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"Live from Saskatchewan"
In Carmen Sandiego. • Canada • 2009 Years Old • Male
There once was a time when a struggling team could be counted on to make a trade in an attempt to change it's fate. There was a time when teams would swap key players in an attempt to shake up their roster and kick-start them onto the path of success.

That time is gone.

With the end of the lockout fans were promised more player movement along with more parity in the league thanks in part to the salary cap and the new CBA.

As it turns out, this newfound parity has actually ceased trades as we know them. With so many teams located so close in the standings, nobody wants to make a move lest it harms their team or they give an advantage to an opponent. While this has always been the case, it has reached an extreme this season as we have seen the likes of Ilya Bryzgalov and Mark Recchi placed on waivers because seemingly noone is willing to make a trade.

While the continuity is great and players don't have to worry too much about their future with the team, one has to wonder if this is actually hurting the NHL in the long run.

Every team this year has it's strengths and it's weaknesses but until at least one team starts to drop significantly no teams are going to be able to address those needs.

Bottom line is trades will eventually happen... the standings are just far too close at the moment for anyone to take any risks yet.
Filed Under:   Trades   NHL   Salary Cap   Recchi   Bryzgalov   Waivers   CBA  
December 4, 2007 3:58 PM ET | Delete
Parity has a lot less to do with it than the salary cap. The Pens tried to trade Mark Recchi. The Flyers tried to trade Denis Gauthier. Anaheim tried to trade Ilya Bryzgalov. None of those teams found takers, mainly because of economics-although the Bryzgalov one was probably because the goalie market is over saturated.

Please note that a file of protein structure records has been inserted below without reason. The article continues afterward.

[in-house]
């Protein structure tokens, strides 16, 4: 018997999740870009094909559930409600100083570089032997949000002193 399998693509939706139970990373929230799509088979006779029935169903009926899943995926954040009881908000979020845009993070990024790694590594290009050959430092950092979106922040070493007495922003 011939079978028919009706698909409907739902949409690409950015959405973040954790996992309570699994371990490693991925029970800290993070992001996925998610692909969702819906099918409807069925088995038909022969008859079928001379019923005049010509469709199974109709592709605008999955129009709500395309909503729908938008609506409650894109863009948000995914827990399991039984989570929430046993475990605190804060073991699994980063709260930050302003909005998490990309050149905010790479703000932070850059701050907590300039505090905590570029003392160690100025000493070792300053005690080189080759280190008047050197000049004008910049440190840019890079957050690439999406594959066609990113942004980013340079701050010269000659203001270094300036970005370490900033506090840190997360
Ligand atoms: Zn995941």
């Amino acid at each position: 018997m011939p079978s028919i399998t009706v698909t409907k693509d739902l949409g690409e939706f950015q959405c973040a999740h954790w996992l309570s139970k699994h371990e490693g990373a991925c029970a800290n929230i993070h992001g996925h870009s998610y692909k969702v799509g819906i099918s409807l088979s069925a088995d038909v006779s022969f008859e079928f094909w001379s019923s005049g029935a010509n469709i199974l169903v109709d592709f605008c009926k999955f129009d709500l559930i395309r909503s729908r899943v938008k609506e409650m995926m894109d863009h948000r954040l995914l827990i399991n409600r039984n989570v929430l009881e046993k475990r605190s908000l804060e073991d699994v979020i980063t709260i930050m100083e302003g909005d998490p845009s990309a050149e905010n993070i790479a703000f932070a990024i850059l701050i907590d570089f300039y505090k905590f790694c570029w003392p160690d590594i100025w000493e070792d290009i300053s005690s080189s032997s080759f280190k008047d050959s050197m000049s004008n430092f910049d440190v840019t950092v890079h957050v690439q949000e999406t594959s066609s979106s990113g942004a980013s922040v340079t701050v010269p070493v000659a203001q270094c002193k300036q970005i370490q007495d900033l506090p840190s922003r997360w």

December 4, 2007 4:19 PM ET | Delete
I'm not totally sure if I buy the salary cap argument though. How many teams have actually spent to the cap? it's not a very large number.
December 4, 2007 9:46 PM ET | Delete
Not a lot of teams have spent to the cap, but they don't want to add to it, because they want wiggle room at the deadline. Say they make a trade now, and suffer an injury later on, and have their hands tied. I think Parity plays a part, but right now, teams don't want to take a salary they have to carry for 3/4ths of a season.
December 4, 2007 11:02 PM ET | Delete
What I'm concerned about is not necessarily the trades at the moment, but more what may become a lack of trades near the deadline as well. I doubt there is really any team that would consider themselves to be totally "Out of It" at this point and if the trend continues, we may very well see 13-14 teams in each conference whithin 6-8 points of a playoff spot come the deadline... will teams be willing to make a move at that point? I doubt it.
December 6, 2007 2:51 AM ET | Delete
On the contrary Elchrisco, I think if the standings are that tight, you'd see plenty of teams wanting to load up at the deadline. Question is, will teams pay the heavy price that some teams (Hello, Don Waddell) paid to acquire a rental player last year? Drafting is so much more important now with so many more teams able to bid on FA's that I don't know that teams will be willing to part with draft picks so easily.
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